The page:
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NBA Playoffs Pick them: Finals Betting Preview


Let’s make one thing clear before we begin: I don’t feel very comfortable making predictions about this series, for one very big, very Latvian reason. It’s not that Boston is worse without its primary big man (they’re 30-5 between the regular season and playoffs when he sits), it’s more about how he might factor into this matchup.

On offense, a limping Kristaps means that Daniel Gafford, Derek Lively and Derrick Jones Jr. will be free to go hard on screens to the rim. Even scarier for Boston, it would mean that Luka Doncic and Kyrie Irving, who are already incomparable interior finishers, would have nothing to stop them in the paint.

When Boston has the ball, Porzingis gives them an element inside and in the midrange that they have been lacking all these years. He creates interior pressure on his own, taking the pressure off Jayson Tatum and Jaylen Brown. If he isn’t himself, I think we’ll see him spend a lot of time in the corner. That means Dallas can hide Luka over him, leaving Jones Jr., Gafford and Lively to wander around to mess things up for Boston in the paint.

I’m going to assume for the rest of this column that Porzingis will be healthy. I have Boston as my favorite at 7 (+320). It doesn’t matter who the opponent is, Luka Doncic is good enough to steal two games from anyone. Add in a third game where either Kyrie goes crazy or Boston’s outside shooting betrays them, and you have yourself a seven-game series. Boston’s Case (-220). Boston’s Case is historic. The Celtics, by nearly every measure, have been one of the best teams in NBA history this season. They are the seventh team to post a net rating better than 11, winning five of the last six titles. Their 76-20 combined record in the regular season and playoffs is a harbinger of another championship. 15 other teams have entered the Finals with 20 or fewer combined losses. Given all that, -220 seems a little low, honestly. But at +185, Dallas is a far more interesting bet.Dallas’ Case (+185)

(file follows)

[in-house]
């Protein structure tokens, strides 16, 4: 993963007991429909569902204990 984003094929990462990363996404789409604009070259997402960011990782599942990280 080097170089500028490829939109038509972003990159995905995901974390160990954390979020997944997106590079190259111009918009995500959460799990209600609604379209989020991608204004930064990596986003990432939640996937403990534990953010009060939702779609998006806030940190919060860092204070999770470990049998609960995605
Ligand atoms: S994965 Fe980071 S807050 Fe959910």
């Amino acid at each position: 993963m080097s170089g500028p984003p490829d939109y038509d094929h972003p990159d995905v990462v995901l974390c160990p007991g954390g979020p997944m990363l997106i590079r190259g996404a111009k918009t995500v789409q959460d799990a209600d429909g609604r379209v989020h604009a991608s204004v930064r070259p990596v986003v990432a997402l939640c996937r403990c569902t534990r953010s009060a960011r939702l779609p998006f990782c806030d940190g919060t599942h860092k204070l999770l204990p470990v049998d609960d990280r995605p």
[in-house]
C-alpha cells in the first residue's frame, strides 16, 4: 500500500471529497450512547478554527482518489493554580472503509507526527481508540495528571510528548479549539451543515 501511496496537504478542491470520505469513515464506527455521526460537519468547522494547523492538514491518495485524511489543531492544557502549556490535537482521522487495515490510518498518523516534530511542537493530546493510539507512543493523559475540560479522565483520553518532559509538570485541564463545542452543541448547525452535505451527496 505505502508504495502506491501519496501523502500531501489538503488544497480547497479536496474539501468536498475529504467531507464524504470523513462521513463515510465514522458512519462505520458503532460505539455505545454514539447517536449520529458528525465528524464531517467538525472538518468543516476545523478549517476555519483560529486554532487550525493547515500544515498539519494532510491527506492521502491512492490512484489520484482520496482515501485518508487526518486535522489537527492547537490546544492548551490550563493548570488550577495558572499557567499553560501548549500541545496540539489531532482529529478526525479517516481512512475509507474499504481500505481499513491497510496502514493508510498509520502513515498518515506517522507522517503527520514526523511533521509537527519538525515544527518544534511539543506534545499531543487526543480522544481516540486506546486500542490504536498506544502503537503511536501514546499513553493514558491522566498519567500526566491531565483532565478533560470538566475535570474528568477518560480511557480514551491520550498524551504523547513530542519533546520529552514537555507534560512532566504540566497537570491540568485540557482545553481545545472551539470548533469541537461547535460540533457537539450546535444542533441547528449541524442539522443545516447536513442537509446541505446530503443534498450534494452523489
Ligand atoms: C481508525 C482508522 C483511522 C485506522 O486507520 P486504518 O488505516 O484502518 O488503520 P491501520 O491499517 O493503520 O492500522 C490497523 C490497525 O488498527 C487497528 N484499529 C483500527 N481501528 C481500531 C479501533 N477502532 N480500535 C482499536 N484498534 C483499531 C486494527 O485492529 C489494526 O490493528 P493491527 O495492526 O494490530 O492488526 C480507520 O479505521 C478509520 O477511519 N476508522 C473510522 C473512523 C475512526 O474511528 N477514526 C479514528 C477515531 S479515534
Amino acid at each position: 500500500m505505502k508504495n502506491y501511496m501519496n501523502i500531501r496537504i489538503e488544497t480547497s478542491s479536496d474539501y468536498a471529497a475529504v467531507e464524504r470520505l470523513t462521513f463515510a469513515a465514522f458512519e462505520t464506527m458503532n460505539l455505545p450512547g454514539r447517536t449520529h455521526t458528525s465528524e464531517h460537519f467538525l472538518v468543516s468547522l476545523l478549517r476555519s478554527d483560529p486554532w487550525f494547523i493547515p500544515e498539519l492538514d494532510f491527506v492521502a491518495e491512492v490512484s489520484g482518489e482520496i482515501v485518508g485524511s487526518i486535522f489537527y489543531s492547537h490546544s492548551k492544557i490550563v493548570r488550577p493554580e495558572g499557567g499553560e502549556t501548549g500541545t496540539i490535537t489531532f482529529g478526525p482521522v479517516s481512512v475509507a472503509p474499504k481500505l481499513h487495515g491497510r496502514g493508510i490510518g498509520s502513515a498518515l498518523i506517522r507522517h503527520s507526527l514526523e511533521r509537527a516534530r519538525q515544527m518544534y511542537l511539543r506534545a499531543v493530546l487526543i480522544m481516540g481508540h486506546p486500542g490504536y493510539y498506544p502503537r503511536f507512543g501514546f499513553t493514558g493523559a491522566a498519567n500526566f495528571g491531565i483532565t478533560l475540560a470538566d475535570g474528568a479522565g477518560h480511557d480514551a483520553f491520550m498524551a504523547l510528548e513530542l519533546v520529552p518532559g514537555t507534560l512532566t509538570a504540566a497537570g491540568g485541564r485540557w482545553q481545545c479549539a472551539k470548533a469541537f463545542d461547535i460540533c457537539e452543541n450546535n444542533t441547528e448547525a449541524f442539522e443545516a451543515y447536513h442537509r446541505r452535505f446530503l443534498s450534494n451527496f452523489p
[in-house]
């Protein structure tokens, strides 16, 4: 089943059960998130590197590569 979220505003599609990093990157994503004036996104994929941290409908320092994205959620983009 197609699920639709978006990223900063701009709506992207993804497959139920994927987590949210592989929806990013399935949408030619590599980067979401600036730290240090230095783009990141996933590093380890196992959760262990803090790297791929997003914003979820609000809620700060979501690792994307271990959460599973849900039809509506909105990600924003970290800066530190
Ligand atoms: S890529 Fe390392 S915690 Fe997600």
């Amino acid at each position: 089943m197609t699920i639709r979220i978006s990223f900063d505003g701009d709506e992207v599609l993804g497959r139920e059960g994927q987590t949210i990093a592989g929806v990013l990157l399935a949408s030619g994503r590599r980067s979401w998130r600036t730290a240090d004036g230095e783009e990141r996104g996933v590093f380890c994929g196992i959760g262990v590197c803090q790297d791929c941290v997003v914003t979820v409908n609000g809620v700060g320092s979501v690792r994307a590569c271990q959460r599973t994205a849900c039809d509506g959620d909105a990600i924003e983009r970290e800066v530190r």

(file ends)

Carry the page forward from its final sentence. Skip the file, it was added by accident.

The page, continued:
Dallas’ case is simple: They have Luka Doncic, and Boston doesn’t. And their +185 odds would make them the third-biggest NBA Finals upset in history (behind Detroit’s +500 in 2004 and Toronto’s +230 in 2019). That’s why Dallas’ +185 is my “best bet.” They’ll undoubtedly have the best player in the series, and there’s a chance Kyrie Irving could be the second-best. Also, the third to possibly ninth spots are all Celtics, but if one of Dallas’ role players can perform well (looking at you, P.J. Washington), Dallas could be in business.

And until the Indiana series, they had lost at least one of the first two home games in four consecutive series. If Dallas steals one of those first two, Game 3 in Dallas is going to be nerve-wracking for a Boston team that is starting to develop a reputation of coming up short in big moments. Player Props First, the biggest thing: Jaylen Brown (+600) is my Finals MVP bet. He won the same award in the Eastern Conference Finals, and he has been better than the Jays in Boston in my opinion in the last three playoff runs.

With that in mind, I like Brown over 23.5, which is his line for Game 1. With Dallas’ best wing defender Derrick Jones Jr. busy with Tatum, Brown is likely to choose either Luka or P.J. Washington. It’s obvious they can beat Washington on the ball, but Doncic has played the best defense of his career this postseason. I don’t know if Brown can put his head down and beat Luka off the dribble, but Jaylen’s off-ball game has long been overlooked, and despite Luka’s play, he still falls asleep defending off the ball.

Is it crazy to say I like the over made threes of almost everyone? It sounds crazy, but it’s not. Jayson Tatum over 2.5? Sure. Al Horford over 1.5? Why not, he just stays in the corner. Derrick Jones Jr. over 0.5? Same idea. Kyrie Irving over 2.5? He gets 20 minutes a game as Dallas’ main offensive player.

More than anything, I’m confident Luka Doncic will be great everywhere in this series. Counting stats are usually irrelevant, but this is a sign of something important: Luka always has the ball. Right now, his combined points, rebounds and assists line is 49.5. If it drops to 48.5 or 47.5, I’ll raise the over. At 49.5, I’m less excited, but this player is well on his way to challenging for a spot in the all-time top 10. A 30-point triple double per game isn’t out of the question.

A few oddities: P.J. Washington is averaging 6.7 rebounds per game, so until that line moves up, move him up by 5.5 rebounds. Same thing with Kyrie Irving averaging more than 4.5 assists, he’s averaging almost a full assist more. I also like Kristaps Porzingis less than 15.5 points. I don’t trust big men with leg issues below the knee, and I don’t trust players who have taken nearly 40 days off to completely mess up the Dallas Mavericks’ defense.